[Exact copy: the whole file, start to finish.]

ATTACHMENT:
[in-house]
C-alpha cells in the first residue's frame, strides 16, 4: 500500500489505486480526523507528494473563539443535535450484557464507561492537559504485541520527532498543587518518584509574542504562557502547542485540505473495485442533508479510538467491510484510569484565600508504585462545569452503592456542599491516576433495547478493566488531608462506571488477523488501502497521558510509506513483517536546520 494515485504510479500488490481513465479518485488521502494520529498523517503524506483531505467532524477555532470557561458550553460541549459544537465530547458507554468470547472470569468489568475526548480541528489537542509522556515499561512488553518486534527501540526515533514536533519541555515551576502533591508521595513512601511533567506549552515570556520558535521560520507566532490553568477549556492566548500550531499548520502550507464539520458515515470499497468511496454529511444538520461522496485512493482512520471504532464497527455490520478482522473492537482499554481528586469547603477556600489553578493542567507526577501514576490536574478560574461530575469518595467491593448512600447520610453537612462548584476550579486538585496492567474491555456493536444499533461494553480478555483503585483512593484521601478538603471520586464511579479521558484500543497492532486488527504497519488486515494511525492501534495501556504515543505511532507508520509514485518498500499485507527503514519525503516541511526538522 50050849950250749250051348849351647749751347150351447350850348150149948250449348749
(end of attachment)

[in-house]
C-alpha cells in the first residue's frame, strides 16, 4: 500500500489505486480526523507528494473563539443535535450484557464507561492537559504485541520527532498543587518518584509574542504562557502547542485540505473495485442533508479510538467491510484510569484565600508504585462545569452503592456542599491516576433495547478493566488531608462506571488477523488501502497521558510509506513483517536546520 494515485504510479500488490481513465479518485488521502494520529498523517503524506483531505467532524477555532470557561458550553460541549459544537465530547458507554468470547472470569468489568475526548480541528489537542509522556515499561512488553518486534527501540526515533514536533519541555515551576502533591508521595513512601511533567506549552515570556520558535521560520507566532490553568477549556492566548500550531499548520502550507464539520458515515470499497468511496454529511444538520461522496485512493482512520471504532464497527455490520478482522473492537482499554481528586469547603477556600489553578493542567507526577501514576490536574478560574461530575469518595467491593448512600447520610453537612462548584476550579486538585496492567474491555456493536444499533461494553480478555483503585483512593484521601478538603471520586464511579479521558484500543497492532486488527504497519488486515494511525492501534495501556504515543505511532507508520509514485518498500499485507527503514519525503516541511526538522 50050849950250749250051348849351647749751347150351447350850348150149948250449348749